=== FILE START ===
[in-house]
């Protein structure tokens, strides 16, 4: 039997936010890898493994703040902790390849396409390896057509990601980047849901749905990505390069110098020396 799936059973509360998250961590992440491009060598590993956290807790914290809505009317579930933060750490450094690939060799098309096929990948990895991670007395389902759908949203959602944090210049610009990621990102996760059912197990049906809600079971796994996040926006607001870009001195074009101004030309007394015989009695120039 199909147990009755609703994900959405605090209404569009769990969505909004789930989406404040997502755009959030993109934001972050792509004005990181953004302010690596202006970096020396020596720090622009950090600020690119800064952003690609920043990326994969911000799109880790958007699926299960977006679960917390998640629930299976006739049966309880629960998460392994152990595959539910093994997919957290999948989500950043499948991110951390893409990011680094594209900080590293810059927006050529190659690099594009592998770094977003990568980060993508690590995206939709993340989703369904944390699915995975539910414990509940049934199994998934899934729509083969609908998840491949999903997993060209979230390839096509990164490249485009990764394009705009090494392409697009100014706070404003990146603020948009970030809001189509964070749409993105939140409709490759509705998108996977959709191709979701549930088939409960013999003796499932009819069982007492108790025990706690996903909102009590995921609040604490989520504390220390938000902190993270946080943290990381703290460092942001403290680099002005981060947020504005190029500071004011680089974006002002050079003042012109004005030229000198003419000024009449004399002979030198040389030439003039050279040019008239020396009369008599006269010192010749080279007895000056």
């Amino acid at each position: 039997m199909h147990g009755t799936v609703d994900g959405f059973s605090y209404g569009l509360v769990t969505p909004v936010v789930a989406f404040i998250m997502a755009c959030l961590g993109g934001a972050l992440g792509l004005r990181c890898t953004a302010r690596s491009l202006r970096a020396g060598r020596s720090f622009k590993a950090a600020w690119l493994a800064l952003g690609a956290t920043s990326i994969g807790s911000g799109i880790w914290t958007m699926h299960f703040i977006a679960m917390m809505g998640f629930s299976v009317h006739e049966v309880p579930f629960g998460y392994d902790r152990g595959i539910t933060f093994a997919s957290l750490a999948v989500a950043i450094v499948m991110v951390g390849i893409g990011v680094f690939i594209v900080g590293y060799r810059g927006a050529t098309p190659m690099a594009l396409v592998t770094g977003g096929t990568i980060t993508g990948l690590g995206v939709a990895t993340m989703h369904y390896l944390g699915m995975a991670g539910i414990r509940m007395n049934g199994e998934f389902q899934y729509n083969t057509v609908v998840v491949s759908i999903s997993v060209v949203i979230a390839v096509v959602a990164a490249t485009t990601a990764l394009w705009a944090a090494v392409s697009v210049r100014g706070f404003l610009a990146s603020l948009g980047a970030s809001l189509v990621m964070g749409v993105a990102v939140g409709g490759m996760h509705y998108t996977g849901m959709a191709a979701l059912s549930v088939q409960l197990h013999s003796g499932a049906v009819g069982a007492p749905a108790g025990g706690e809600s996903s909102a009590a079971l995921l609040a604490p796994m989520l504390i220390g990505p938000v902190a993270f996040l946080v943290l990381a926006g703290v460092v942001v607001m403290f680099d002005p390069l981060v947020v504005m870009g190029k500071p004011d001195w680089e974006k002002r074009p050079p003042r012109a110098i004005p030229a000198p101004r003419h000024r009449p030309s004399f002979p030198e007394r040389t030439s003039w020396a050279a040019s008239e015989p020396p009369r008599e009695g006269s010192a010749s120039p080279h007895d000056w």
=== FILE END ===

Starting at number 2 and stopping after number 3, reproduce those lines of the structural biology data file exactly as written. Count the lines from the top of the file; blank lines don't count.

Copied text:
């Protein structure tokens, strides 16, 4: 039997936010890898493994703040902790390849396409390896057509990601980047849901749905990505390069110098020396 799936059973509360998250961590992440491009060598590993956290807790914290809505009317579930933060750490450094690939060799098309096929990948990895991670007395389902759908949203959602944090210049610009990621990102996760059912197990049906809600079971796994996040926006607001870009001195074009101004030309007394015989009695120039 199909147990009755609703994900959405605090209404569009769990969505909004789930989406404040997502755009959030993109934001972050792509004005990181953004302010690596202006970096020396020596720090622009950090600020690119800064952003690609920043990326994969911000799109880790958007699926299960977006679960917390998640629930299976006739049966309880629960998460392994152990595959539910093994997919957290999948989500950043499948991110951390893409990011680094594209900080590293810059927006050529190659690099594009592998770094977003990568980060993508690590995206939709993340989703369904944390699915995975539910414990509940049934199994998934899934729509083969609908998840491949999903997993060209979230390839096509990164490249485009990764394009705009090494392409697009100014706070404003990146603020948009970030809001189509964070749409993105939140409709490759509705998108996977959709191709979701549930088939409960013999003796499932009819069982007492108790025990706690996903909102009590995921609040604490989520504390220390938000902190993270946080943290990381703290460092942001403290680099002005981060947020504005190029500071004011680089974006002002050079003042012109004005030229000198003419000024009449004399002979030198040389030439003039050279040019008239020396009369008599006269010192010749080279007895000056």
């Amino acid at each position: 039997m199909h147990g009755t799936v609703d994900g959405f059973s605090y209404g569009l509360v769990t969505p909004v936010v789930a989406f404040i998250m997502a755009c959030l961590g993109g934001a972050l992440g792509l004005r990181c890898t953004a302010r690596s491009l202006r970096a020396g060598r020596s720090f622009k590993a950090a600020w690119l493994a800064l952003g690609a956290t920043s990326i994969g807790s911000g799109i880790w914290t958007m699926h299960f703040i977006a679960m917390m809505g998640f629930s299976v009317h006739e049966v309880p579930f629960g998460y392994d902790r152990g595959i539910t933060f093994a997919s957290l750490a999948v989500a950043i450094v499948m991110v951390g390849i893409g990011v680094f690939i594209v900080g590293y060799r810059g927006a050529t098309p190659m690099a594009l396409v592998t770094g977003g096929t990568i980060t993508g990948l690590g995206v939709a990895t993340m989703h369904y390896l944390g699915m995975a991670g539910i414990r509940m007395n049934g199994e998934f389902q899934y729509n083969t057509v609908v998840v491949s759908i999903s997993v060209v949203i979230a390839v096509v959602a990164a490249t485009t990601a990764l394009w705009a944090a090494v392409s697009v210049r100014g706070f404003l610009a990146s603020l948009g980047a970030s809001l189509v990621m964070g749409v993105a990102v939140g409709g490759m996760h509705y998108t996977g849901m959709a191709a979701l059912s549930v088939q409960l197990h013999s003796g499932a049906v009819g069982a007492p749905a108790g025990g706690e809600s996903s909102a009590a079971l995921l609040a604490p796994m989520l504390i220390g990505p938000v902190a993270f996040l946080v943290l990381a926006g703290v460092v942001v607001m403290f680099d002005p390069l981060v947020v504005m870009g190029k500071p004011d001195w680089e974006k002002r074009p050079p003042r012109a110098i004005p030229a000198p101004r003419h000024r009449p030309s004399f002979p030198e007394r040389t030439s003039w020396a050279a040019s008239e015989p020396p009369r008599e009695g006269s010192a010749s120039p080279h007895d000056w």